BENTON HARBOR — Benton Harbor school board trustees are faced with opposing mandates.
State officials say the trustees must cut the district’s debt and raise student achievement on standardized test scores or the high school and possibly the entire district could be closed.
But like many struggling school districts, Benton Harbor has a large number of students in poverty.
Studies show that children in poverty come to school with a lot of extra problems – chronic absenteeism, trauma and poorer health. In addition, they tend to come to school already behind academically when compared to their peers who are not in poverty.
The Michigan Department of Education rolled out the Partnership Model of school reform in the spring of 2017 to help struggling districts. The first recently released report looking at if the model is working found that schools with partnership agreements have a higher teacher-to-student ratio (28-to-1) than non-partnership schools (23-to-1).
William Pearson, director of the state program, said this is the opposite of what should be happening. He said teachers at high poverty schools need fewer students so they can help the students catch up academically while dealing with the problems associated with poverty. Instead, he said the Benton Harbor school district has to pack as many children as possible into each classroom to cut costs.
The problem came to light at a recent Benton Harbor school board meeting, where two teachers from International Academy at Hull spoke to school board trustees about the number of students in their classes.
They said they had relatively small classes of 20 to 22 students until Oct. 7, when classes were combined to maximize the number of students in each class.
“This is not the place to cut money,” said second-grade teacher Deborah Smith-Taylor. “Not only are our students being robbed of a good learning environment, the teachers are overwhelmed, and no matter how much we love our kids, we can’t teach under these circumstances. If we want to show growth on our test scores for the state, we’re being sabotaged. There will be very little growth under these circumstances.”
Fellow teacher Kathleen McCourt agrees.
“The vast majority of our students are below grade level in both reading and math, and to make progress with them, we need fewer students in the classroom, not more,” she said
Interim Superintendent Patricia Robinson said that as a former teacher, she understands their concerns. But she said she had no choice because of the district’s debt.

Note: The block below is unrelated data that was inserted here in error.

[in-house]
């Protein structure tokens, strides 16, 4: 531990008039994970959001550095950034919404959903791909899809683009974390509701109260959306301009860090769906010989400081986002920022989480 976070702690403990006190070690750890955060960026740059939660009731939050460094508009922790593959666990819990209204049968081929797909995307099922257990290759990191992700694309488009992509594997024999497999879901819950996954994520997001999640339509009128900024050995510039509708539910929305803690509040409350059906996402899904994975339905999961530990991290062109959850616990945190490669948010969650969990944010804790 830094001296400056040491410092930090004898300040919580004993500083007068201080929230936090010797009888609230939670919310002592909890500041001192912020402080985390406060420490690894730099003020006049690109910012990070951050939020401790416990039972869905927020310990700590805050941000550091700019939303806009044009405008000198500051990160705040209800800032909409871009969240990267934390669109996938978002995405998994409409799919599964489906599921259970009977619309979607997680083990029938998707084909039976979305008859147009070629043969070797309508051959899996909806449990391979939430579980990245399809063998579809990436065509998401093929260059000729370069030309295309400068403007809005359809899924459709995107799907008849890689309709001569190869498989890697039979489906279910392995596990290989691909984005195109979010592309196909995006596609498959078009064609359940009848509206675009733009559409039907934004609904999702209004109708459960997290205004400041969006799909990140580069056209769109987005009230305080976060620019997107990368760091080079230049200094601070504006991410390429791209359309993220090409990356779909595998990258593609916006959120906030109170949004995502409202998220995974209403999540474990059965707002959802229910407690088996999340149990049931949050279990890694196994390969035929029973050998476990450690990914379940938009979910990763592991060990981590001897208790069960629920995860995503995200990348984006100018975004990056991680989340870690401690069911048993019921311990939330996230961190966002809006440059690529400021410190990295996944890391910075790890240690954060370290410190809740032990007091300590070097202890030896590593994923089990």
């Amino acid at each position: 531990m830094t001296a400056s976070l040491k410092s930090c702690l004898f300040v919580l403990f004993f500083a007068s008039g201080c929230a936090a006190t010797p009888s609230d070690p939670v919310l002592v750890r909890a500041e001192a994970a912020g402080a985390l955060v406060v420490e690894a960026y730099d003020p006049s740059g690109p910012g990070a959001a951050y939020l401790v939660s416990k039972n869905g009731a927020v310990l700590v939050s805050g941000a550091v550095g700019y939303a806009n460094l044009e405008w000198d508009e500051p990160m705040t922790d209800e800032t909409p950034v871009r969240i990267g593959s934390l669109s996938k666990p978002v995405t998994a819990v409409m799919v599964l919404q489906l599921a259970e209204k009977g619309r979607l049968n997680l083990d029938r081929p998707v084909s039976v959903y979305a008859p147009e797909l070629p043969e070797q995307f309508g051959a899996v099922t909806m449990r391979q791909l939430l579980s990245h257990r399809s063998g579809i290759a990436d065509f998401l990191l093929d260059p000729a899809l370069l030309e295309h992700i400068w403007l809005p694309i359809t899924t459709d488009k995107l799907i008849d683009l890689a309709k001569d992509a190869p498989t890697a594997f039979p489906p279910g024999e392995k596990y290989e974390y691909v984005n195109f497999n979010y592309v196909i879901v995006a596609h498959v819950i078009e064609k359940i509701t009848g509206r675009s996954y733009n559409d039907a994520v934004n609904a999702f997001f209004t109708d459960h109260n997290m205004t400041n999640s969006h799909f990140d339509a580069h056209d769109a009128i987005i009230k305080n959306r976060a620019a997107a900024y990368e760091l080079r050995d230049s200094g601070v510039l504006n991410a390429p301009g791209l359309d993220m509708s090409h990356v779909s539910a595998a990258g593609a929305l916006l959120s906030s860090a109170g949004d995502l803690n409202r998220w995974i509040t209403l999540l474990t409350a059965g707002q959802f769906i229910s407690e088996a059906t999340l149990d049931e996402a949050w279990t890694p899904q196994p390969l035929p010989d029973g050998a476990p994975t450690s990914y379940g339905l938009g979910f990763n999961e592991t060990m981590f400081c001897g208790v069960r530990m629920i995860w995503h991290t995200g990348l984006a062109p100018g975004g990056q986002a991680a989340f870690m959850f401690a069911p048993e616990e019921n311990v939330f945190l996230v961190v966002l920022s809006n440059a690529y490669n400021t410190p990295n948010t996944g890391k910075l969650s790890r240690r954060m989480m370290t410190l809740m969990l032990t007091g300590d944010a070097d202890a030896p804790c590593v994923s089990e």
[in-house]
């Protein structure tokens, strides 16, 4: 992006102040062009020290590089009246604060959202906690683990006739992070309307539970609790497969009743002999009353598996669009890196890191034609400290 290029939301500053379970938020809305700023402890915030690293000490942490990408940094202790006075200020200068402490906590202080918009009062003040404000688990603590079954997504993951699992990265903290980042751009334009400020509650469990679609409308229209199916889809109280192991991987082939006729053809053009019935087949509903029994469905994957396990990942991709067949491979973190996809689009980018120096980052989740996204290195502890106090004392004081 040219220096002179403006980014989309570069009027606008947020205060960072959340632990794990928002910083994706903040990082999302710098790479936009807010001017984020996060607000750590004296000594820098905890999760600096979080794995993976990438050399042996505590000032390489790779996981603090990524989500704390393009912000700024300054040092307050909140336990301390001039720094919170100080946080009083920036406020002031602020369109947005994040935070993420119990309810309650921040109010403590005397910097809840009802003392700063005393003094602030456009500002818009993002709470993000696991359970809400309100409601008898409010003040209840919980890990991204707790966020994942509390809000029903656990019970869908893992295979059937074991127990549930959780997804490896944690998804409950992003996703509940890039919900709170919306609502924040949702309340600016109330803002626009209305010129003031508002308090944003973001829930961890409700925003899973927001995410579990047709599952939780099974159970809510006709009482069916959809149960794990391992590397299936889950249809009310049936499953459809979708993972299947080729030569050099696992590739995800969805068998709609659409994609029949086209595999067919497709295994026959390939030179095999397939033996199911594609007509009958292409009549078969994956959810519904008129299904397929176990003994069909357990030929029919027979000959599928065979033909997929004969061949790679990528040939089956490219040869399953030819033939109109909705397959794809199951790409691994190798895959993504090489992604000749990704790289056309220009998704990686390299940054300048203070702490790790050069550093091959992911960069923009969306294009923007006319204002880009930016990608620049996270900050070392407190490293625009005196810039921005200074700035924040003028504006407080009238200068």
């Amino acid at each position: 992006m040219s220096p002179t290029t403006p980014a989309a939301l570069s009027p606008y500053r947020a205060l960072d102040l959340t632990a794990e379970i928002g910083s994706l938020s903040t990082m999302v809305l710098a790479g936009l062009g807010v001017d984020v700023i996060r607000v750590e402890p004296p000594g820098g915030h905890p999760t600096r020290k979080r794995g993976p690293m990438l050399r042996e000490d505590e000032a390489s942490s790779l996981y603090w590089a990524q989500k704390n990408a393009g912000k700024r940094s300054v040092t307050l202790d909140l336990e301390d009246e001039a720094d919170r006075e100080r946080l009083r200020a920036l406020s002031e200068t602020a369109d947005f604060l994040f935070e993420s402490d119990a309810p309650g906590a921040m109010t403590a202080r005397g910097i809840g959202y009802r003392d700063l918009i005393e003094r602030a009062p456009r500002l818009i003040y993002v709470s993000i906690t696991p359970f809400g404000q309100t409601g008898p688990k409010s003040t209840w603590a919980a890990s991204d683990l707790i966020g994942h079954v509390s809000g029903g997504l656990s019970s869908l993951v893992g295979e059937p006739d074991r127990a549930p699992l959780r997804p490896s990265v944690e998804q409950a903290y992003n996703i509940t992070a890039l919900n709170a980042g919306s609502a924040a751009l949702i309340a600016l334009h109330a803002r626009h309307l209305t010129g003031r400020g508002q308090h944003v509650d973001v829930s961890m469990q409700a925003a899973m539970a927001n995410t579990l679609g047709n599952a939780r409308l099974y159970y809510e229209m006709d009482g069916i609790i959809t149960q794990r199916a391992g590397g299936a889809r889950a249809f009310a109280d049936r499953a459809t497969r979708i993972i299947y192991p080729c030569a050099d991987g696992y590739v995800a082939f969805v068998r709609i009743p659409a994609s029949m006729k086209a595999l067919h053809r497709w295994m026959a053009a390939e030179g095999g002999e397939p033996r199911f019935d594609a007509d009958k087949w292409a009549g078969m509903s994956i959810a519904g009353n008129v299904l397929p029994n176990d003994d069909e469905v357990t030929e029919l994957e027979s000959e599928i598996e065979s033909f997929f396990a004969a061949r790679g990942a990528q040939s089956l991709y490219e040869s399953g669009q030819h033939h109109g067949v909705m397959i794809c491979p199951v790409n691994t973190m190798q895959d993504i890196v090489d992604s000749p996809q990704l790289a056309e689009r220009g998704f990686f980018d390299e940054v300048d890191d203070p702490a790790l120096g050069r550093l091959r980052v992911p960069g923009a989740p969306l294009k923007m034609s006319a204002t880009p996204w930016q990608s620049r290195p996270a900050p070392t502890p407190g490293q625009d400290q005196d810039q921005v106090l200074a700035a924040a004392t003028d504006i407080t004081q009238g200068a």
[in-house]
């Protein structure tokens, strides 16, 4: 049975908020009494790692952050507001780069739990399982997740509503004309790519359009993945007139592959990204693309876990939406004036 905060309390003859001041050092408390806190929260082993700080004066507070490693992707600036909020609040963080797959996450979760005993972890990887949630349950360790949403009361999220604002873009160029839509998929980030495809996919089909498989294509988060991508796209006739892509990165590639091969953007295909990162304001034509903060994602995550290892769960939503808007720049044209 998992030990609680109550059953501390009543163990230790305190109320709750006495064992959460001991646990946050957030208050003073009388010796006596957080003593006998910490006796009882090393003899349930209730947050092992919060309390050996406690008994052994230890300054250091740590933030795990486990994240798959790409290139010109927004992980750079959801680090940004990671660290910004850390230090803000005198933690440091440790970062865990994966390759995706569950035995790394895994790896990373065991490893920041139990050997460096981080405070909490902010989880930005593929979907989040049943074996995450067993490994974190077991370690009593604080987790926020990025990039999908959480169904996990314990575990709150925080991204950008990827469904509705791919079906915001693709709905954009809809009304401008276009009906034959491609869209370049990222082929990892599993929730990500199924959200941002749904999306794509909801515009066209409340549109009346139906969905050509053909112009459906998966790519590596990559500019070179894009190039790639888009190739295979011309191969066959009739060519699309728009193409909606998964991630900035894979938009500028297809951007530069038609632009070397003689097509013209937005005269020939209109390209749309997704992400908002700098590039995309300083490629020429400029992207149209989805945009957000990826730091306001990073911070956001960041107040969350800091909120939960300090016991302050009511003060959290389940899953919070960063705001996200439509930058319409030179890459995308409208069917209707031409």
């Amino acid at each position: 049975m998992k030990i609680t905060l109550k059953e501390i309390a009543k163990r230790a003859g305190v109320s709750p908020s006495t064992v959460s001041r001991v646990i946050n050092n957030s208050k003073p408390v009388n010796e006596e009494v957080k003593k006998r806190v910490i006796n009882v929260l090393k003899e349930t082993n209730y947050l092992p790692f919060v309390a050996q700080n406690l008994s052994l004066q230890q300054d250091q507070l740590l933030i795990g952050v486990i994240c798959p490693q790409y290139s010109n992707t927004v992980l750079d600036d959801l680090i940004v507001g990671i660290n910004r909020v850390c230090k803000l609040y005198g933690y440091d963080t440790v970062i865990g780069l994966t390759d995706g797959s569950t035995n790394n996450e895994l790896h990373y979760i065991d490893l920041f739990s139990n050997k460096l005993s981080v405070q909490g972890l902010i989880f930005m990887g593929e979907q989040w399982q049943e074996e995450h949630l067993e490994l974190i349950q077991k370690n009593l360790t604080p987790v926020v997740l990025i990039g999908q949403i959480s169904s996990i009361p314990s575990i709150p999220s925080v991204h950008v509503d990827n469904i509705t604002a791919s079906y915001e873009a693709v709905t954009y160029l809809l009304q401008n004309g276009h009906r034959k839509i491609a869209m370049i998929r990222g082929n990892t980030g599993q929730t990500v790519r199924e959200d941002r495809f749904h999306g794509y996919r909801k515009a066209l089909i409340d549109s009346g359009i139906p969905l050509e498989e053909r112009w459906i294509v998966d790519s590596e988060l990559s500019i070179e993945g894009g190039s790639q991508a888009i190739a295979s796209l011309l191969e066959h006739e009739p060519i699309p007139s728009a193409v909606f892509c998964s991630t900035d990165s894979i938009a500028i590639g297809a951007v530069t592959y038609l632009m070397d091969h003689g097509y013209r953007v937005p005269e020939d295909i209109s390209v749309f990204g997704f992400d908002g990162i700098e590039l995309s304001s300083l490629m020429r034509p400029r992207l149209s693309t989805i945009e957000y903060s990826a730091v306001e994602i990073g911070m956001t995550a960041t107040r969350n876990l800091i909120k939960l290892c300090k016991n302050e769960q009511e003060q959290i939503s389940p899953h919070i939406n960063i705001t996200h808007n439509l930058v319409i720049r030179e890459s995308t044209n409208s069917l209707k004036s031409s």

Benton Harbor school officials signed a partnership agreement with MDE in the spring of 2017, but that agreement was replaced by a cooperative agreement with the School Reform Officer in the summer of 2018. The cooperative agreement was meant to be for five years, but it was nullified a year later due to changes in the law, leaving the district in its current limbo.
Pearson said the statewide teacher shortage is especially hitting schools in poverty districts hard, leaving them to fill vacant teaching positions with substitute teachers. In order to be successful, he said schools need to have certified teachers, a strategic plan and stable leadership.
Census data from 2017 shows that the border between the Benton Harbor and St. Joseph school districts is the eighth most economically segregated in the nation, with St. Joseph’s poverty rate 8 percent and Benton Harbor’s poverty rate 45 percent, according to Zahava Stadler, director of policy with EdBuild, a national nonprofit in Jersey City, N.J., that examines how the nation funds education.
Translated into money, the 2017 census shows that the median household income in Benton Harbor was $30,108, compared to $66,111 in St. Joseph – a $36,003 difference.
Just a few years ago, the border between the school districts was the 36th most economically segregated in the nation, according to 2014 Census data.
Stadler said the poverty rates in the two cities stayed basically the same between 2014 and 2017. The reason for the rise in rank nationally is because most communities have recovered from the 2008 Great Recession.
“On the whole, poverty rates of 40 percent are just not nearly as common as they used to be,” she said. “... The country overall has been coming out of the recession and Benton Harbor just doesn’t seem to be coming back as fast.”
Children who live in high-poverty school districts are more likely to “experience poor health, be exposed to violence and attend schools in decaying buildings,” according to the EdBuild website.
“The school district border ... divides a real community into haves and have nots,” Stadler said. “It has for a long time, and that translates into different opportunities for different kids.”
Contact: lwrege@TheHP.com, 932-0361, Twitter: @HPWrege